469 Luray Place — Was the Property Purchased Fraudulently?

469 Luray Place, January 2012

The last time I showed the progress of 469 Luray Place was back on September 26, 2011. It’s clear that at this point — with DCRA ruling that everything is in order and that the project has been built by-right — that this blight is here to stay.

Sadly, a commenter on the September 26 post provides more background. The most important information they shared was this — they attempted to buy the house with the goal of fixing it up and living in it but were UNDER-BID by the developer with a cash deal.

Following is what the potential homeowner posted yesterday:

My wife and I LOVED this house and tried to purchase it but were beat out by “another owner occupant” who offered less money, but was an all cash buyer.

Here are the remarks from the MLS when the house was listed in 10/2010:

“Corner lot on a favored street in Columbia Heights., In need of total updating but check the price;this could be a beauty.0-7 seller will consider no contracts,7-12 seller will consider non-profit and owner occ.,13+ days seller will consider all contracts. Contracts must include financial info. sheet plus lender’s pre approval from Wells Fargo or affiliates, cash offers must include cash verificat”

Basically in the first 12 days only offers from owner occupants were to be considered. The house was under contract within 9 days and we were duped by a purchaser that committed fraud. I’m now looking into making things difficult for Olusola A Sulekoiki if I can. if anyone has any suggestions I would appreciate it. BTW I am a Realtor so I’m starting by reaching out to my Realtor resources.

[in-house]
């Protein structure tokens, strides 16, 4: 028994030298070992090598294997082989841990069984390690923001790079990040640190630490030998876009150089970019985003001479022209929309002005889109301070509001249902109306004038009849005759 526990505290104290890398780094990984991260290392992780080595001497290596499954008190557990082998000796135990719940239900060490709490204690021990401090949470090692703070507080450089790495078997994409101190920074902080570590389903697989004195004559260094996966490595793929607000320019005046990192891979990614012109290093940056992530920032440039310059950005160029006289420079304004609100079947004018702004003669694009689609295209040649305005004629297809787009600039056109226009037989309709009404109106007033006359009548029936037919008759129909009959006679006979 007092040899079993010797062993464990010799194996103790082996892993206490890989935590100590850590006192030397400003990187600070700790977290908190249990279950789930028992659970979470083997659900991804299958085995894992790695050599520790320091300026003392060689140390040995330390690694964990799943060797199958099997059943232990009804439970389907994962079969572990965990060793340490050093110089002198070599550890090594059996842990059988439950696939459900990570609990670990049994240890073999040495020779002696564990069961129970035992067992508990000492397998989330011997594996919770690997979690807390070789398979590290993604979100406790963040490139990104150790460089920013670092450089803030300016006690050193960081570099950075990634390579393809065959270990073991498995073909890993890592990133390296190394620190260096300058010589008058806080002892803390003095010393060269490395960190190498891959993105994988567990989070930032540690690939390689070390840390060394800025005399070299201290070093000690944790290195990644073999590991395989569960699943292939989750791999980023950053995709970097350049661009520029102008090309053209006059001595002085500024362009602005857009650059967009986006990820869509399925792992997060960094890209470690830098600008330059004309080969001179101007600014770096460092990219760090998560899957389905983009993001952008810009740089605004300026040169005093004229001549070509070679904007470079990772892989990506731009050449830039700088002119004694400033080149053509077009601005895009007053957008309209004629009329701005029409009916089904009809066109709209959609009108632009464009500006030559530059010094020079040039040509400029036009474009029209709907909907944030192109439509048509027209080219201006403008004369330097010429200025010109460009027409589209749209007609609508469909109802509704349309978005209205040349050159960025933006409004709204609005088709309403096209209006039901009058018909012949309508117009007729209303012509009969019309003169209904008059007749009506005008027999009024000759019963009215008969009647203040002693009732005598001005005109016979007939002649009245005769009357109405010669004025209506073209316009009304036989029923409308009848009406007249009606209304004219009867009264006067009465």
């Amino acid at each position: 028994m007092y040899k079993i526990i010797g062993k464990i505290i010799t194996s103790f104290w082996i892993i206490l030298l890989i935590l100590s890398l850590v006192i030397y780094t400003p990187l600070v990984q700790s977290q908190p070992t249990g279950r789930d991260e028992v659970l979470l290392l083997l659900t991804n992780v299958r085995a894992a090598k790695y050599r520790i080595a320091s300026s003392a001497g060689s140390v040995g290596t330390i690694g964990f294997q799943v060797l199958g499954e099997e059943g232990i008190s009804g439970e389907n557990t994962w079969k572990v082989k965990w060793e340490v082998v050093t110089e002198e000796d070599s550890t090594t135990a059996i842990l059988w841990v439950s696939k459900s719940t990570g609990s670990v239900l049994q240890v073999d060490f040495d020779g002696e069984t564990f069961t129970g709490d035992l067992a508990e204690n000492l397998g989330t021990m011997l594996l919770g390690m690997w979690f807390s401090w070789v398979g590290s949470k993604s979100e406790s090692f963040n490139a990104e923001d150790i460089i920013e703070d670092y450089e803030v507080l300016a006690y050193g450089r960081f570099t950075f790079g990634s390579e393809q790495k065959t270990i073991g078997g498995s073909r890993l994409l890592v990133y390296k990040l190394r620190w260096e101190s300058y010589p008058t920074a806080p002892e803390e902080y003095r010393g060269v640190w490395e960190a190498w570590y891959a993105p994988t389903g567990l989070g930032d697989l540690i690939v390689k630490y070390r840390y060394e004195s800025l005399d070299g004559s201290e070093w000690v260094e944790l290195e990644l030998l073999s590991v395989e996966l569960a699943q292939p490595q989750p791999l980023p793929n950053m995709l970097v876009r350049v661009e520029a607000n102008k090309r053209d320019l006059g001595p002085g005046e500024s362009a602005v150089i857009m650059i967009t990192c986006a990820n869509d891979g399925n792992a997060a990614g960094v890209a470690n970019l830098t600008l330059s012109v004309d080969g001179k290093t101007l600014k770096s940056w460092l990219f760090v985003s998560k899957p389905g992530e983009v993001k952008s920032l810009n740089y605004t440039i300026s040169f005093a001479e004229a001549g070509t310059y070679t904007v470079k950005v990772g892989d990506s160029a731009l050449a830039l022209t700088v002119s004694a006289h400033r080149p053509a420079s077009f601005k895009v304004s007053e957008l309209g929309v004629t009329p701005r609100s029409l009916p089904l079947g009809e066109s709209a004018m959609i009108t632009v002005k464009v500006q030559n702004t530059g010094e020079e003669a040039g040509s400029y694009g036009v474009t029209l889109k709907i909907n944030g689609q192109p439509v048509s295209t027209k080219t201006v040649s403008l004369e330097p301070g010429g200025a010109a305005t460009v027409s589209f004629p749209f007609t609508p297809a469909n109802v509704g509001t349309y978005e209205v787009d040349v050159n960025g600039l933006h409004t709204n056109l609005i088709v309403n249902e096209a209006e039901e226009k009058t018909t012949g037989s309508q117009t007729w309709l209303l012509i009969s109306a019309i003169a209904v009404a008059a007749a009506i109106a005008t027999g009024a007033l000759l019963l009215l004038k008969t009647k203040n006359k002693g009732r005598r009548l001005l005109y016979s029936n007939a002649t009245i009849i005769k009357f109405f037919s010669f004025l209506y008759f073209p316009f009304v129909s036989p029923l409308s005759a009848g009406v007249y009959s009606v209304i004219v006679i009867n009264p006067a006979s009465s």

Based on the information above, has anyone experienced a similar situation or have any advice?


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3 Comments on “469 Luray Place — Was the Property Purchased Fraudulently?”

  1. Lolly 716 Says:

    I really feel for the potential homeowner– we went through something similar but the end result was not nearly the eyesore this is. When the house on the corner of Warder & Princeton was for sale for $180K, we thought it might be the one for us, as we wanted a fixer upper.
    It took some effort to get in– we saw it at the same time as three other potential buyers and one of the other buyer’s agent said the selling agent had stood them up twice already. The selling agent (Jessie Banks) was not interested in showing the house at all.
    We put down an offer of $230K and never heard back. From public records we can see it sold for $233K, and it was flipped. Seems like a good selling agent would have encouraged some bidding, but the $233 was likely all cash and I guess it didn’t matter that we would have been owner occupants.
    We also saw some possibly shady connections between the selling agent and the owner. There was another property in the area that they appeared to have co-owned– something didn’t smell right but we’ll never know. Anyway, I said the end result was much better b/c we saw the house post-flip and it was better than most. If we’d lost out to a developer that blighted the community the way the house on Luray has, it would be so much harder to take.
    When I first saw the listing on Luray (after we’d already bought, but zillow addiction is hard to break!), I thought what a fantastic opportunity for someone like us, ready for some sweat equity. I hope the potential homeowner has found a place– speaking from experience, it takes enormous luck to beat out a developer.

  2. […] Now that 469 Luray Place, NW, is done and having open houses, I thought I would revisit this property and its implications for the neighborhood. Readers will recall that over a year ago the property sold for $251,990 — a price that was just too good to be true for a local developer. The original single family home part of the development is currently on the market for $567,720. Also interesting is a claim that the property may have been purchased fraudulently. […]

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